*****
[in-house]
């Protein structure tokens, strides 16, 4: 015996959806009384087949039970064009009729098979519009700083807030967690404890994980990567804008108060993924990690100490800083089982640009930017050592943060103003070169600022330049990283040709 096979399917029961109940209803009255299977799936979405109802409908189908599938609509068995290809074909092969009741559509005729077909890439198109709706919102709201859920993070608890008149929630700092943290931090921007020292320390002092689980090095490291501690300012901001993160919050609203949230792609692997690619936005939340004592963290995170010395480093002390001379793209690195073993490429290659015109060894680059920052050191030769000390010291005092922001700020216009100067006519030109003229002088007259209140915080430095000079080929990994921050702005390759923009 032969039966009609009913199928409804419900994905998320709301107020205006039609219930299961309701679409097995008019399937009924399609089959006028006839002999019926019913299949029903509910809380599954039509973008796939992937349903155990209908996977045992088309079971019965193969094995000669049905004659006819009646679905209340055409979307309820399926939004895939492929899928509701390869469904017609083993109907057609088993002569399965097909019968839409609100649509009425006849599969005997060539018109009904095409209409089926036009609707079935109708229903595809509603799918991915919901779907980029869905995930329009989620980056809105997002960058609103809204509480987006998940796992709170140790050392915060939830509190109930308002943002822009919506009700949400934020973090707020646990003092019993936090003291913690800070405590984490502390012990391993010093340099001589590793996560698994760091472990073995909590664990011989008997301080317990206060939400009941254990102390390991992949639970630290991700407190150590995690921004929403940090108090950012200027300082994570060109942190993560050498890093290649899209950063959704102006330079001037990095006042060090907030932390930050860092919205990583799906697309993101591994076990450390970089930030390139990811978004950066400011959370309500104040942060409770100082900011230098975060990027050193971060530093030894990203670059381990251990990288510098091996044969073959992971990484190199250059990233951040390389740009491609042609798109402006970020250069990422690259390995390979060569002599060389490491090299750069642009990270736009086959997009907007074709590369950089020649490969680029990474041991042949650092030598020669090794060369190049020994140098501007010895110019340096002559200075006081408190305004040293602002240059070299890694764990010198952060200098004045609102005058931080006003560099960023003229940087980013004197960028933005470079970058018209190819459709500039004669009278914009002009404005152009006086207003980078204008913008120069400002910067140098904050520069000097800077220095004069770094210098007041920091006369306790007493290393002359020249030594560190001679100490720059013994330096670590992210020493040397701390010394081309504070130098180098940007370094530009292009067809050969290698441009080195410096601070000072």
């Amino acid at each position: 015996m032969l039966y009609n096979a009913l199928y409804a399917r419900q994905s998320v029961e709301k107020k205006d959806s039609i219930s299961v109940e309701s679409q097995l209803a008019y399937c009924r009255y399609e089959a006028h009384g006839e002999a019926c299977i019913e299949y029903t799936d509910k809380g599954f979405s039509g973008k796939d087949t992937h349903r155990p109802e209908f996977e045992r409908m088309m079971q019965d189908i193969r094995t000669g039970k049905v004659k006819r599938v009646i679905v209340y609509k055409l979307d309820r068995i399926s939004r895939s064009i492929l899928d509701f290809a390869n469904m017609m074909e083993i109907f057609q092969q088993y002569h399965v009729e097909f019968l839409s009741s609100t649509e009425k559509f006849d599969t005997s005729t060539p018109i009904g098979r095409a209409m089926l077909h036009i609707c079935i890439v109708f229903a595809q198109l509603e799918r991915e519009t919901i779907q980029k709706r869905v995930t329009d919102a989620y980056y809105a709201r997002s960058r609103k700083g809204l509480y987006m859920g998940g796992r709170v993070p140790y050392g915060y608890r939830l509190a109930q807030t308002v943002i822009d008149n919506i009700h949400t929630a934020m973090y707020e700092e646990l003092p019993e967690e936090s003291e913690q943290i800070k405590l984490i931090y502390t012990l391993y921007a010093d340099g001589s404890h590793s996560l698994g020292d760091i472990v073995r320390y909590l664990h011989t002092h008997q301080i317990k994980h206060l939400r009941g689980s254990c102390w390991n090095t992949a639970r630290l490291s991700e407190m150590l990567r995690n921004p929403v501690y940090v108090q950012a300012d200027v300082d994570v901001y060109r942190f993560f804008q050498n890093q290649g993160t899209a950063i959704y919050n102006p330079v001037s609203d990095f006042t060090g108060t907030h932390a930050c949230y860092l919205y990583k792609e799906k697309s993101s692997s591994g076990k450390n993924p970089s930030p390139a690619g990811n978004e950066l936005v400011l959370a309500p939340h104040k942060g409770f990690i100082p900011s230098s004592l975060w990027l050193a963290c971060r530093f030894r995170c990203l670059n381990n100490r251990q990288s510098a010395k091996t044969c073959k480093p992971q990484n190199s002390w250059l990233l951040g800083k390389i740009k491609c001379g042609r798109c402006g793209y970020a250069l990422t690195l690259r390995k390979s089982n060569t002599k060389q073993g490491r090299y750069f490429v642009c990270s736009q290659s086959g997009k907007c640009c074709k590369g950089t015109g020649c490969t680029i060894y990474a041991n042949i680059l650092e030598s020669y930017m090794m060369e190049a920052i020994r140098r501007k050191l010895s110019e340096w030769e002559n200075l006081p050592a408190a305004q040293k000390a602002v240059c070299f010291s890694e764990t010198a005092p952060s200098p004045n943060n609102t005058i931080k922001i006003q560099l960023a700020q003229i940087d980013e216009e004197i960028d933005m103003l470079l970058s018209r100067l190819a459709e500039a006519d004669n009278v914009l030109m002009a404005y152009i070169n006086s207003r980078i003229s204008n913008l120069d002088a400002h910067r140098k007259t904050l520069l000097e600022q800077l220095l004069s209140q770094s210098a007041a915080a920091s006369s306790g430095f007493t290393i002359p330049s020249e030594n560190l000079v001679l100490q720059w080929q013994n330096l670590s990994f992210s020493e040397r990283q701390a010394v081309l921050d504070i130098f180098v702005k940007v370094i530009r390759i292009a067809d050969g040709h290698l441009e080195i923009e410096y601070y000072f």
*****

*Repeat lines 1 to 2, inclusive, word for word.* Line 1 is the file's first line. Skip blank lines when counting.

[in-house]
């Protein structure tokens, strides 16, 4: 015996959806009384087949039970064009009729098979519009700083807030967690404890994980990567804008108060993924990690100490800083089982640009930017050592943060103003070169600022330049990283040709 096979399917029961109940209803009255299977799936979405109802409908189908599938609509068995290809074909092969009741559509005729077909890439198109709706919102709201859920993070608890008149929630700092943290931090921007020292320390002092689980090095490291501690300012901001993160919050609203949230792609692997690619936005939340004592963290995170010395480093002390001379793209690195073993490429290659015109060894680059920052050191030769000390010291005092922001700020216009100067006519030109003229002088007259209140915080430095000079080929990994921050702005390759923009 032969039966009609009913199928409804419900994905998320709301107020205006039609219930299961309701679409097995008019399937009924399609089959006028006839002999019926019913299949029903509910809380599954039509973008796939992937349903155990209908996977045992088309079971019965193969094995000669049905004659006819009646679905209340055409979307309820399926939004895939492929899928509701390869469904017609083993109907057609088993002569399965097909019968839409609100649509009425006849599969005997060539018109009904095409209409089926036009609707079935109708229903595809509603799918991915919901779907980029869905995930329009989620980056809105997002960058609103809204509480987006998940796992709170140790050392915060939830509190109930308002943002822009919506009700949400934020973090707020646990003092019993936090003291913690800070405590984490502390012990391993010093340099001589590793996560698994760091472990073995909590664990011989008997301080317990206060939400009941254990102390390991992949639970630290991700407190150590995690921004929403940090108090950012200027300082994570060109942190993560050498890093290649899209950063959704102006330079001037990095006042060090907030932390930050860092919205990583799906697309993101591994076990450390970089930030390139990811978004950066400011959370309500104040942060409770100082900011230098975060990027050193971060530093030894990203670059381990251990990288510098091996044969073959992971990484190199250059990233951040390389740009491609042609798109402006970020250069990422690259390995390979060569002599060389490491090299750069642009990270736009086959997009907007074709590369950089020649490969680029990474041991042949650092030598020669090794060369190049020994140098501007010895110019340096002559200075006081408190305004040293602002240059070299890694764990010198952060200098004045609102005058931080006003560099960023003229940087980013004197960028933005470079970058018209190819459709500039004669009278914009002009404005152009006086207003980078204008913008120069400002910067140098904050520069000097800077220095004069770094210098007041920091006369306790007493290393002359020249030594560190001679100490720059013994330096670590992210020493040397701390010394081309504070130098180098940007370094530009292009067809050969290698441009080195410096601070000072």